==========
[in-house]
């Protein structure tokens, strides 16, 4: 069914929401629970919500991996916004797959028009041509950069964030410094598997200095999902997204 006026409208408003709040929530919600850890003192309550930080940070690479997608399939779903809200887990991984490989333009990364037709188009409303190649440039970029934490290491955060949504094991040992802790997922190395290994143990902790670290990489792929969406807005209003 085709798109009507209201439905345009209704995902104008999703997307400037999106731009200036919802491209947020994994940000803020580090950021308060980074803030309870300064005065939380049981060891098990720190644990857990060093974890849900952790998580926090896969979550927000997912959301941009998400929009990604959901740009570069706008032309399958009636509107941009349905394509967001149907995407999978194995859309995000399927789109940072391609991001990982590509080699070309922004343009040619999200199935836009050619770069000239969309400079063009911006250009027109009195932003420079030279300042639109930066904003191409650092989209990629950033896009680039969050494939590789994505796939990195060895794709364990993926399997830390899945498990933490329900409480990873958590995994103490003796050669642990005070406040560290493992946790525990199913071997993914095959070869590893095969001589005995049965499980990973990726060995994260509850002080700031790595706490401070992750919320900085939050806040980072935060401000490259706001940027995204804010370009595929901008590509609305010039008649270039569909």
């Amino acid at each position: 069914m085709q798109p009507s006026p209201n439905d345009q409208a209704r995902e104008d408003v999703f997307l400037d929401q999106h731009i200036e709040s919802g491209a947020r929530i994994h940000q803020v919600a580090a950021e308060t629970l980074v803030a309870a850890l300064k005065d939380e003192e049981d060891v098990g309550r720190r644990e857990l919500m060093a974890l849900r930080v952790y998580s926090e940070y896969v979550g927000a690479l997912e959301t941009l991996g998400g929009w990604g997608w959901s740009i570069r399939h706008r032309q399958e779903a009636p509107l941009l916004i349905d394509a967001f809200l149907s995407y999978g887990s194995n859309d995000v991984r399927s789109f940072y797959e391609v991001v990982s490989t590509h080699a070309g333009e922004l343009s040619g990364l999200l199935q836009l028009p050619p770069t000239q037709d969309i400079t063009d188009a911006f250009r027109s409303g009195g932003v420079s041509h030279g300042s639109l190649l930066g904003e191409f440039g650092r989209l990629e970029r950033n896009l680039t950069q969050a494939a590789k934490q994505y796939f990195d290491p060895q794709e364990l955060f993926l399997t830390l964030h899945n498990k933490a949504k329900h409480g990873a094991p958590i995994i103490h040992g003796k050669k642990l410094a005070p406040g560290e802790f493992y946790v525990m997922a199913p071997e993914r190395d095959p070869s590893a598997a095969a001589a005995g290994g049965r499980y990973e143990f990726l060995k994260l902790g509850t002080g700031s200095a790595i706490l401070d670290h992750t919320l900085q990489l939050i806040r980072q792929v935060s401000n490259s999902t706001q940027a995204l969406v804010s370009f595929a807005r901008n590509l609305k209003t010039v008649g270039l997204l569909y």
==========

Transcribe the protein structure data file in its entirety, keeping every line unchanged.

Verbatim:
[in-house]
């Protein structure tokens, strides 16, 4: 069914929401629970919500991996916004797959028009041509950069964030410094598997200095999902997204 006026409208408003709040929530919600850890003192309550930080940070690479997608399939779903809200887990991984490989333009990364037709188009409303190649440039970029934490290491955060949504094991040992802790997922190395290994143990902790670290990489792929969406807005209003 085709798109009507209201439905345009209704995902104008999703997307400037999106731009200036919802491209947020994994940000803020580090950021308060980074803030309870300064005065939380049981060891098990720190644990857990060093974890849900952790998580926090896969979550927000997912959301941009998400929009990604959901740009570069706008032309399958009636509107941009349905394509967001149907995407999978194995859309995000399927789109940072391609991001990982590509080699070309922004343009040619999200199935836009050619770069000239969309400079063009911006250009027109009195932003420079030279300042639109930066904003191409650092989209990629950033896009680039969050494939590789994505796939990195060895794709364990993926399997830390899945498990933490329900409480990873958590995994103490003796050669642990005070406040560290493992946790525990199913071997993914095959070869590893095969001589005995049965499980990973990726060995994260509850002080700031790595706490401070992750919320900085939050806040980072935060401000490259706001940027995204804010370009595929901008590509609305010039008649270039569909």
């Amino acid at each position: 069914m085709q798109p009507s006026p209201n439905d345009q409208a209704r995902e104008d408003v999703f997307l400037d929401q999106h731009i200036e709040s919802g491209a947020r929530i994994h940000q803020v919600a580090a950021e308060t629970l980074v803030a309870a850890l300064k005065d939380e003192e049981d060891v098990g309550r720190r644990e857990l919500m060093a974890l849900r930080v952790y998580s926090e940070y896969v979550g927000a690479l997912e959301t941009l991996g998400g929009w990604g997608w959901s740009i570069r399939h706008r032309q399958e779903a009636p509107l941009l916004i349905d394509a967001f809200l149907s995407y999978g887990s194995n859309d995000v991984r399927s789109f940072y797959e391609v991001v990982s490989t590509h080699a070309g333009e922004l343009s040619g990364l999200l199935q836009l028009p050619p770069t000239q037709d969309i400079t063009d188009a911006f250009r027109s409303g009195g932003v420079s041509h030279g300042s639109l190649l930066g904003e191409f440039g650092r989209l990629e970029r950033n896009l680039t950069q969050a494939a590789k934490q994505y796939f990195d290491p060895q794709e364990l955060f993926l399997t830390l964030h899945n498990k933490a949504k329900h409480g990873a094991p958590i995994i103490h040992g003796k050669k642990l410094a005070p406040g560290e802790f493992y946790v525990m997922a199913p071997e993914r190395d095959p070869s590893a598997a095969a001589a005995g290994g049965r499980y990973e143990f990726l060995k994260l902790g509850t002080g700031s200095a790595i706490l401070d670290h992750t919320l900085q990489l939050i806040r980072q792929v935060s401000n490259s999902t706001q940027a995204l969406v804010s370009f595929a807005r901008n590509l609305k209003t010039v008649g270039l997204l569909y």